Governor accounts for 83 percent of 2012 flights
Sunday, June 23, 2013
Gov. Jay Nixon was the most frequent flier of the 125 flights the Missouri Highway Patrol flew last year.
Records for 2012 show Nixon and members of his administration used the patrol’s 1999 King Air airplane 104 times — or 83.2 percent of the flights.
First lady Georganne Nixon was listed as a passenger on 19 of the flights.
The patrol measures its flights in hours, not miles — the governor’s trips used 173.1 hours, or 80 percent, of the total 215.9 hours shown on the patrol reports provided to the News Tribune under a Sunshine Law records request.
By contrast, the patrol’s records show six flights total made last year for the state Transportation department, two on behalf of University of Missouri doctors, one for Attorney General Chris Koster and four for the state Public Safety department and various law enforcement agencies.
Only seven of all the flights were out-of-state, including a Nixon trip to Detroit and another to Washington, D.C., for meetings.
The records don’t include any campaign flights made during last year’s gubernatorial race, because the Highway Patrol can’t provide a plane for election campaign flights.
Six months ago, the patrol paid $5.6 million for a new, larger, turbo-prop King Air 250 — stirring a controversy among a number of lawmakers who thought the purchase was unnecessary.
Patrol Superintendent Ron Replogle told reporters last January that Nixon did not ask the patrol to buy the plane.
Instead, he said then, the agency had been considering getting a second plane for several years.
“We are the transportation for all of state government,” he said. “We have turned flights down, in the past. ... We have turned criminal-related flights down, in the past, because we didn’t have an airplane available.”
The Office of Administration used to provide those flights but, Replogle said in January, the patrol took over in 2006 when budget cuts forced OA out of airplane “business.”
“The current (1999) King Air that we have is an aging aircraft,” the colonel said, “and if we’re going to continue to be the flight services for the state, we’ve thought for years about upgrading our fleet.”
In addition, the colonel told reporters in January, “We use the plane extensively for out-of-state flights for criminal interdiction work.”
Flights on the 1999 plane cost about $650 an hour, Replogle said.
Spokesman Tim Hull said: “The other state agencies who use the Patrol’s flight service are billed directly for the service,” both for the flights themselves and for the time of the pilots who fly the plane.
It’s a practice that also has generated complaints against Nixon for sharing the costs of his flights with other state agencies.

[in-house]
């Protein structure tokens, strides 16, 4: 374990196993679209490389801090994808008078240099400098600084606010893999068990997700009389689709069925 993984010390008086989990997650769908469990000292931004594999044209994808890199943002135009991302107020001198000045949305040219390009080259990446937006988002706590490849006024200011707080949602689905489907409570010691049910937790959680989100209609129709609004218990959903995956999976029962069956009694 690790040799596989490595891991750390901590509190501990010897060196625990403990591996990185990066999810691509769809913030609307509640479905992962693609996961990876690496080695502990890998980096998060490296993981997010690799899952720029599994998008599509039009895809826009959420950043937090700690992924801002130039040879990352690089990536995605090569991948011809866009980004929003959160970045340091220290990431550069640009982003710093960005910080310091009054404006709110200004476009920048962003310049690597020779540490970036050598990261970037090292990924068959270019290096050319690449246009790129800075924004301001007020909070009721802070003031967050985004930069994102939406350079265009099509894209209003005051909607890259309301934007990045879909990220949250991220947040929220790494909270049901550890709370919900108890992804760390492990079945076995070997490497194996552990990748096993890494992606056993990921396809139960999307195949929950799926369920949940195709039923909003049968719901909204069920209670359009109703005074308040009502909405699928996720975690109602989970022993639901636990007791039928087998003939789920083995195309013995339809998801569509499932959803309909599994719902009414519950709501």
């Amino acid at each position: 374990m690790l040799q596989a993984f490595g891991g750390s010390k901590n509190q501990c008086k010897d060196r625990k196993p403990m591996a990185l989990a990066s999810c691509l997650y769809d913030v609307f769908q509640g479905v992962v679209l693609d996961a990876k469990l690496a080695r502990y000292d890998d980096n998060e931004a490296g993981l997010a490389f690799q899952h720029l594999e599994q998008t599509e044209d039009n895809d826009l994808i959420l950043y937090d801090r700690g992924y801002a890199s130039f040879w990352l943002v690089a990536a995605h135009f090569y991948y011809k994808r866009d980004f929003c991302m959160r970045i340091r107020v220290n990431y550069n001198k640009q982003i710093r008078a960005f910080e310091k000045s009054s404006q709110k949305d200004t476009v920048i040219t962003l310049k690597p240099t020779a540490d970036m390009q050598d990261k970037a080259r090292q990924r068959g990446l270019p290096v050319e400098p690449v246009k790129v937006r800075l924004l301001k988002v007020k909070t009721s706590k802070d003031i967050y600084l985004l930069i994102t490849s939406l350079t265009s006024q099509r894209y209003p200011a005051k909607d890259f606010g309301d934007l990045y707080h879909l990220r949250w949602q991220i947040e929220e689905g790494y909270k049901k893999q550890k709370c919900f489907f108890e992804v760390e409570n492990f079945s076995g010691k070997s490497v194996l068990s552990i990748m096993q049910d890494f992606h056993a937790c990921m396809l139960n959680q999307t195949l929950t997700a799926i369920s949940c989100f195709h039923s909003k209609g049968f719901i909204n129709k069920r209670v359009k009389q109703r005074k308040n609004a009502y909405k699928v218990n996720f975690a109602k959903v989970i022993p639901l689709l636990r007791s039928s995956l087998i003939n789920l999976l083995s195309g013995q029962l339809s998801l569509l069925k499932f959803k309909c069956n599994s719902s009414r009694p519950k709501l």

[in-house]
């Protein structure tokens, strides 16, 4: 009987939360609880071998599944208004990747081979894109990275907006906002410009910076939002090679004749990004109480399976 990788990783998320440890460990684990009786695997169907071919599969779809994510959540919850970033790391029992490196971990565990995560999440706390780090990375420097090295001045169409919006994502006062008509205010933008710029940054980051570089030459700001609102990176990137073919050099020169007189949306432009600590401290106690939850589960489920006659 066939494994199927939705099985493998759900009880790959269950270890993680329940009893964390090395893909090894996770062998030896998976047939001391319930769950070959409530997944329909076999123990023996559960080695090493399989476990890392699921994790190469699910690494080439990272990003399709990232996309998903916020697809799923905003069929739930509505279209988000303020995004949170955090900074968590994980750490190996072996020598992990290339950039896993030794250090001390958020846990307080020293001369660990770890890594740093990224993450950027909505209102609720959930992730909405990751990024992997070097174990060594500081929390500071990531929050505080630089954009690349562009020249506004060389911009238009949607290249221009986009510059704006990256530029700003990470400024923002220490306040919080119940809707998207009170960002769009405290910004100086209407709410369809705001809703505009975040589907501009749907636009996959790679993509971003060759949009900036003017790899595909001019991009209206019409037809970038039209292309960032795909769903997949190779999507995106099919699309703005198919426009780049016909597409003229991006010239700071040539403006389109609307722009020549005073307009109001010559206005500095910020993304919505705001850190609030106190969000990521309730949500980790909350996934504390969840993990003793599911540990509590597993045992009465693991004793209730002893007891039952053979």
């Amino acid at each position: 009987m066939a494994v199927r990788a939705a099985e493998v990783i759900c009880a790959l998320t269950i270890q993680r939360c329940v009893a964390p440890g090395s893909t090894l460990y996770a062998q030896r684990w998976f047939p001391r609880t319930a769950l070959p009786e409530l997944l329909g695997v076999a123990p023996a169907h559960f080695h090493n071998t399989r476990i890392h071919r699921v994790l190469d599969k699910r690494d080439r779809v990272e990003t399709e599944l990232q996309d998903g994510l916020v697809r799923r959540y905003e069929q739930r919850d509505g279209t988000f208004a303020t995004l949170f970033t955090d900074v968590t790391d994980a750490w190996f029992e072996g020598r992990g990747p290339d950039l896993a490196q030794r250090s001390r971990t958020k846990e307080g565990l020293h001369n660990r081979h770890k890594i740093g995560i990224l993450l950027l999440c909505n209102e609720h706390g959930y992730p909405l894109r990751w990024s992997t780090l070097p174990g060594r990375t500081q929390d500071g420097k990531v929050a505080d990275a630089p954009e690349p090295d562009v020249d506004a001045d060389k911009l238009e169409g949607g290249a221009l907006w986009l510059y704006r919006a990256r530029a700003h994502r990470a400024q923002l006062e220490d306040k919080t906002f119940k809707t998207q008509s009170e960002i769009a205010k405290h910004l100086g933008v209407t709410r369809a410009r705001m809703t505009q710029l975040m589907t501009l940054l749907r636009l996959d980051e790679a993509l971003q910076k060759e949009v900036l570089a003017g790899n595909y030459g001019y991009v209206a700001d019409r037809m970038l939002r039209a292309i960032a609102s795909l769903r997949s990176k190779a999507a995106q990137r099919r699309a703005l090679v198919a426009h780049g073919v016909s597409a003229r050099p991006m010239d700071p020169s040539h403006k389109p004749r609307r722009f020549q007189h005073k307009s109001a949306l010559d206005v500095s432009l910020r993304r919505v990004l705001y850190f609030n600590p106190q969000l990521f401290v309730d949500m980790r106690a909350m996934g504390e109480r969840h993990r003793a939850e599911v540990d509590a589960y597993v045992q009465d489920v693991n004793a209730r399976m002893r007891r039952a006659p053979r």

The governor’s flights generally included at least three other people — administration representatives from the governor’s office or state agencies and, usually, a communications spokesman — plus one or more troopers assigned to the governor’s security detail.
Patrol spokesman John Hotz said: “We do not provide specific information about the security detail.”
The MoDOT flights usually involved carrying one, or two, commissioners from their homes to the department’s Jefferson City headquarters.
The law enforcement flights involved several people and, in two instances, brought suspects back to Missouri for continuing criminal investigations.
According to the patrol’s records, Nixon flew on:
• 11 (17.3 hours) of the 16 flights (24.4 hours total) in January, 2012, with MoDOT using the other five.
• All 9 of the flights (20.3 hours) in February.
• 8 (11.6 hours) of the 12 flights (17.2 hours total) in March, with two for MoDOT and one each for MU doctors and Attorney General Koster.
• 11 (14.9 hours) of April’s 13 flights (17.0 hours total), with one for MoDOT and one for the Public Safety department.
• 14 (20.6 hours) of May’s 17 flights (30.4 hours total), with two flights for MoDOT and a 6.9-hour law enforcement round-trip flight to Texas for a homicide investigation.
• All 8 flights in June (12.2 hours).
• 15 (29.0 hours) of July’s 17 flights (32.0 hours total), with MoDOT using the other two flights.
• 13 (20.5 hours) of the 15 flights in August (27.1 hours total), with MoDOT using one flight and law enforcement the other.
• All 7 flights in September (12.4 hours total).
• All 7 flights in October (11.1 hours total).
• One flight (3.2 hours) in November — after the election — with MU doctors using the other flight (4.6 hours total).
• No flights in December, although a Highway Patrol investigation used two flights for a total of 7.2 hours.
Last year — well before the patrol’s purchase of the new plane was made public in January — State Auditor Tom Schweich announced his regular audit of patrol operations would include airplane usage and school bus inspections.
That report has not been released yet.
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